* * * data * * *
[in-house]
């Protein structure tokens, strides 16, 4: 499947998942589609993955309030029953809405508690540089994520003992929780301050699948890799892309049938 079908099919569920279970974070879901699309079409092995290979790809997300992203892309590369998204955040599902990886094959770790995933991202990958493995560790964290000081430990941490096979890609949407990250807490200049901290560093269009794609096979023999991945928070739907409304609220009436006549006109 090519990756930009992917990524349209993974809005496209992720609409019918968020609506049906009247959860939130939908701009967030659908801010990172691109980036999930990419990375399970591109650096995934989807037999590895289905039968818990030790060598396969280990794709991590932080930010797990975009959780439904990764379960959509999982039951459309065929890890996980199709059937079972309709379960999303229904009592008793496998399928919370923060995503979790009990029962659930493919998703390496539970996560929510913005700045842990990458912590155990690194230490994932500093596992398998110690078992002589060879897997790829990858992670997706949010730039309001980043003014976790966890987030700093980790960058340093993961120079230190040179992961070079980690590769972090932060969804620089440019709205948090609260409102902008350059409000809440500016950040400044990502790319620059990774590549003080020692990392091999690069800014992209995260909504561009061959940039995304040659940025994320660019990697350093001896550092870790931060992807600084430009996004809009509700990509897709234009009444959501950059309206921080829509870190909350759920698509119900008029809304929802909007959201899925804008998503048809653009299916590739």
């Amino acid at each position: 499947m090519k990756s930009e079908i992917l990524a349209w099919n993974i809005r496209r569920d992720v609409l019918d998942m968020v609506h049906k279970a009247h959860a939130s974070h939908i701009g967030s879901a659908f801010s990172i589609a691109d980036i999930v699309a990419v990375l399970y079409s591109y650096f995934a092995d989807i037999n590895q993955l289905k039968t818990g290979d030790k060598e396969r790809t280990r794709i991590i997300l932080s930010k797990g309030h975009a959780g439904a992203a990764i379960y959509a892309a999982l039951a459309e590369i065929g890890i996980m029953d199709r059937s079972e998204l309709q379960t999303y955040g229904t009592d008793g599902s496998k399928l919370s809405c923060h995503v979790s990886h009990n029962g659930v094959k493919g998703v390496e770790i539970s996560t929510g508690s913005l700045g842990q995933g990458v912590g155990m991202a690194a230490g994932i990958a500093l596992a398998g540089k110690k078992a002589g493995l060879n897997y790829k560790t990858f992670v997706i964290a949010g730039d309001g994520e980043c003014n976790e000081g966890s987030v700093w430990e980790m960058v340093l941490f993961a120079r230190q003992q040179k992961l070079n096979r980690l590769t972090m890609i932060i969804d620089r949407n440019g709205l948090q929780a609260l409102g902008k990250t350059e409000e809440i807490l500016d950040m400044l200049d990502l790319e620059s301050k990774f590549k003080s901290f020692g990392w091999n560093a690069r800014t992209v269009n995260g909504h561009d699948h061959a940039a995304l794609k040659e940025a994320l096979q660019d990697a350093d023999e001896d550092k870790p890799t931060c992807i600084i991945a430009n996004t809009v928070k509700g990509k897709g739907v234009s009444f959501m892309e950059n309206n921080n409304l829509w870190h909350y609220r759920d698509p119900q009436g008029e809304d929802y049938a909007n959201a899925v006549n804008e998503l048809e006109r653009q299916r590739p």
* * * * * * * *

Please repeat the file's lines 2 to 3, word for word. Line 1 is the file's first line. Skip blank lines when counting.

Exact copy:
């Protein structure tokens, strides 16, 4: 499947998942589609993955309030029953809405508690540089994520003992929780301050699948890799892309049938 079908099919569920279970974070879901699309079409092995290979790809997300992203892309590369998204955040599902990886094959770790995933991202990958493995560790964290000081430990941490096979890609949407990250807490200049901290560093269009794609096979023999991945928070739907409304609220009436006549006109 090519990756930009992917990524349209993974809005496209992720609409019918968020609506049906009247959860939130939908701009967030659908801010990172691109980036999930990419990375399970591109650096995934989807037999590895289905039968818990030790060598396969280990794709991590932080930010797990975009959780439904990764379960959509999982039951459309065929890890996980199709059937079972309709379960999303229904009592008793496998399928919370923060995503979790009990029962659930493919998703390496539970996560929510913005700045842990990458912590155990690194230490994932500093596992398998110690078992002589060879897997790829990858992670997706949010730039309001980043003014976790966890987030700093980790960058340093993961120079230190040179992961070079980690590769972090932060969804620089440019709205948090609260409102902008350059409000809440500016950040400044990502790319620059990774590549003080020692990392091999690069800014992209995260909504561009061959940039995304040659940025994320660019990697350093001896550092870790931060992807600084430009996004809009509700990509897709234009009444959501950059309206921080829509870190909350759920698509119900008029809304929802909007959201899925804008998503048809653009299916590739």
């Amino acid at each position: 499947m090519k990756s930009e079908i992917l990524a349209w099919n993974i809005r496209r569920d992720v609409l019918d998942m968020v609506h049906k279970a009247h959860a939130s974070h939908i701009g967030s879901a659908f801010s990172i589609a691109d980036i999930v699309a990419v990375l399970y079409s591109y650096f995934a092995d989807i037999n590895q993955l289905k039968t818990g290979d030790k060598e396969r790809t280990r794709i991590i997300l932080s930010k797990g309030h975009a959780g439904a992203a990764i379960y959509a892309a999982l039951a459309e590369i065929g890890i996980m029953d199709r059937s079972e998204l309709q379960t999303y955040g229904t009592d008793g599902s496998k399928l919370s809405c923060h995503v979790s990886h009990n029962g659930v094959k493919g998703v390496e770790i539970s996560t929510g508690s913005l700045g842990q995933g990458v912590g155990m991202a690194a230490g994932i990958a500093l596992a398998g540089k110690k078992a002589g493995l060879n897997y790829k560790t990858f992670v997706i964290a949010g730039d309001g994520e980043c003014n976790e000081g966890s987030v700093w430990e980790m960058v340093l941490f993961a120079r230190q003992q040179k992961l070079n096979r980690l590769t972090m890609i932060i969804d620089r949407n440019g709205l948090q929780a609260l409102g902008k990250t350059e409000e809440i807490l500016d950040m400044l200049d990502l790319e620059s301050k990774f590549k003080s901290f020692g990392w091999n560093a690069r800014t992209v269009n995260g909504h561009d699948h061959a940039a995304l794609k040659e940025a994320l096979q660019d990697a350093d023999e001896d550092k870790p890799t931060c992807i600084i991945a430009n996004t809009v928070k509700g990509k897709g739907v234009s009444f959501m892309e950059n309206n921080n409304l829509w870190h909350y609220r759920d698509p119900q009436g008029e809304d929802y049938a909007n959201a899925v006549n804008e998503l048809e006109r653009q299916r590739p």